Protective Eyewear for Children Ė Safety Goggles and Glasses
Games and sports are an essential part of growing up. These pastimes provide wonderful opportunities for exercise, camaraderie and developing a team spirit. However there is a great responsibility for making sure that sports and games do not lead to preventable injuries, especially of the eyes.
There are a reported 42,000 sports-related eye injuries every year in the US which are severe enough to be treated in an emergency room. Unfortunately more than one third of the patients are not professionals taking a known risk, but children supposedly having fun. Sports are the #1 cause of eye injuries in all children under the age of 16. Less traumatic injuries may include abrasions of the cornea and bruised eyelids. More serious injury to the eye, one of the most fragile parts of our body, can include internal eye damage, retinal detachment or internal bleeding, and these problems can lead to permanent loss of sight.
High risk sports and hobbies
Eye protection is available for almost all high-risk sports and hobbies, such as baseball, hockey, football, archery, paintball and skiing. Proper eyewear is essential for all of these activities (and many more). In baseball many batters risk being hit in the eye with the ball although pitchers and outfielders can also be hit. In basketball, the danger comes from being poked in the eye with fingers or elbows. None of these scenarios is pleasant. For this reason athletes should always wear the appropriate eyewear for their sport and it should be good standard practice, not just in major matches. The only sports which do not have adequate eye protection are boxing and full-contact martial arts.
Baseball, hockey and lacrosse players should wear a clear polycarbonate face mask or a wire shield for protection from the ball. Basketball and soccer players should wear wrap-around polycarbonate lenses or side shields. For players who require vision correction, protective eyeware can be purchased with prescription lenses, so clear sight is easily obtainable. Protective eyewear in skiing and other outdoor sports will protect from the sunís ultraviolet rays which are reflected off the bright snow and can cause sunburn of the eyes called photokeratitis. Harmful UV rays have also been linked to cataracts and macular degeneration in later life.
Protective eyewear available
Today most high-risk sports have various types of eye protection available specific to the sport. They are lightweight, sturdy and they look and feel more comfortable than in the past. Eyewear is reasonably priced, making the risk of losing your eyesight not worth considering by comparison. Wearing well-fitting eye protection will not hinder performance and can prevent most sports eye injuries. In amateur hockey in Canada, eye injuries decreased by 90% when full-face protectors were made mandatory, so many players are walking around today with full sight rather than a debilitating eye injury. You only need to look to the professionals such as NBA All-Star Kareem Abdul-Jabbar and the NFLís Eric Dickerson to see that they have excelled at their sports whilst setting a good example of wearing eye protection.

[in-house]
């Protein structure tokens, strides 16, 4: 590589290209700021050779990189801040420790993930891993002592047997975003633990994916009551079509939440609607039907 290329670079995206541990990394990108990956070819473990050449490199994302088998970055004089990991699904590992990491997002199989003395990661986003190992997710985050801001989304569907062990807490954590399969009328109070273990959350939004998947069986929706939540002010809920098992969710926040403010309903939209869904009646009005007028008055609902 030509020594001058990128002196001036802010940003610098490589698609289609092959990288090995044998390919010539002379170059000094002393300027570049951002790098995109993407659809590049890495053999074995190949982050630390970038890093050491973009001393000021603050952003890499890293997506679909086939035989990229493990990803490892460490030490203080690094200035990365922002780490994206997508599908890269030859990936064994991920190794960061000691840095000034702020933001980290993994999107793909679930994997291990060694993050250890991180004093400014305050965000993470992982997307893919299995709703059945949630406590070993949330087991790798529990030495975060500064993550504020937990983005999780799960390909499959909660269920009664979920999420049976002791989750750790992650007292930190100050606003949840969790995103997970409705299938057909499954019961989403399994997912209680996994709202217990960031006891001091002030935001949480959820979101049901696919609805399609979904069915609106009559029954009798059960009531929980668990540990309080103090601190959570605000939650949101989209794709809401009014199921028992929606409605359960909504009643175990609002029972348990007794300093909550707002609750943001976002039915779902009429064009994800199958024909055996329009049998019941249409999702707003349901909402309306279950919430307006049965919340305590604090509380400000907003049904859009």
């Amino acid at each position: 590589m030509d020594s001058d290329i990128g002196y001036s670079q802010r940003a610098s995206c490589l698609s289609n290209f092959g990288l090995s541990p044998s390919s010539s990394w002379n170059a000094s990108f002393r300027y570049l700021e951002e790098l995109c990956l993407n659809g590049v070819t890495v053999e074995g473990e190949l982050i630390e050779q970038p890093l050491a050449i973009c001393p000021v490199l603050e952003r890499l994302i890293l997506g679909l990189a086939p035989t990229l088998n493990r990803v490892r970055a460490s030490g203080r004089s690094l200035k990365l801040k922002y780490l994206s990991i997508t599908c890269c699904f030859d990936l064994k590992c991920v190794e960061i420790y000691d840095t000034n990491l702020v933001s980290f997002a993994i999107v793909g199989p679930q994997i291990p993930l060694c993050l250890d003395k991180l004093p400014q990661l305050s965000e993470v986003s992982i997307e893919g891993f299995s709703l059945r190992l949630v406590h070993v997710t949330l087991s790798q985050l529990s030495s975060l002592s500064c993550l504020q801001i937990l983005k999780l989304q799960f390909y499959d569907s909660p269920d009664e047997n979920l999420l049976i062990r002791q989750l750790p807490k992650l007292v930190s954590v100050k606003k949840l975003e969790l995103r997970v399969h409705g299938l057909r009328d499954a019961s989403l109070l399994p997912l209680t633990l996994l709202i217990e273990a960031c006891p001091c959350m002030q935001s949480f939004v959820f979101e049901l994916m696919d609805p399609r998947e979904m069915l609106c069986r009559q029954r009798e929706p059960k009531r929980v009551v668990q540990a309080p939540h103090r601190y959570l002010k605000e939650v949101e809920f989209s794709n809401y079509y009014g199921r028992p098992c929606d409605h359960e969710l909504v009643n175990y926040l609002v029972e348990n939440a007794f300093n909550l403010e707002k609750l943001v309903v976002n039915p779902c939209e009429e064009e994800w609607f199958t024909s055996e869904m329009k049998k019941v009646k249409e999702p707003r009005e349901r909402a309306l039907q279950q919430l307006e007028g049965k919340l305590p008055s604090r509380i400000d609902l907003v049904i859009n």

Protective eyewear today is usually made of polycarbonate, which is 20 times stronger than normal eyewear lenses, and was originally developed by the aerospace industry for use in astronaut visors. This material is more shatter-resistant than standard plastic, making it the best choice for safety in sports eyewear. Polycarbonate is also used for bulletproof windows, airplane windows and police riot shields, so it is a proven tough, shatterproof material which is lightweight and ideal for use in sports eyewear. Another good, though relatively new, material for protective eyewear is Trivex. Like polycarbonate, Trivex is shatter-resistant and offers UV protection, but it is lighter and can often provide superior vision.
In contrast, contact lenses offer no protection at all from a ball hitting the eye at 90mph and normal glasses are inadequate. Regular eyeglasses can even do more harm than good; shattering glass or plastic lenses can damage the eyes. It's also foolish to risk damaging expensive glasses frames in sports, as replacements will be more expensive than the protective eyewear would have been.
Standard sports protective eyewear is available from all sports specialist shops and on the internet. For those who need a prescription lens, any eye center will be able to perform a full eye examination and order your protective eyewear for you. Although it is a little more expensive, you cannot put a value on your sight, which is at risk if you do not wear protective eyewear.
The parentís role in safety
Many sports leagues don't insist on eye protection, so it is up to parents to understand the risks and take the necessary precautions. It will be a lesson for life and they should set a good example by wearing safety equipment themselves when they play sports and by wearing wrap-around goggles when using power equipment around the home. You can also encourage your children by allowing them to choose the color or style of their eyewear. Just make sure that you supervise, so you can make sure that what they choose offers adequate protection.
Parents can get involved in sports at the local level and help pass ordinances requiring children under the age of 16 to wear batting helmets with protective face shields when playing baseball. They can also mandate the use of softer baseballs, which are available and would cause fewer head injuries. Similar requirements could be applied to other sports as well. The key is to take active, preventive steps to ensure that we protect that most valuable sense Ė the sight of ourselves and our children.
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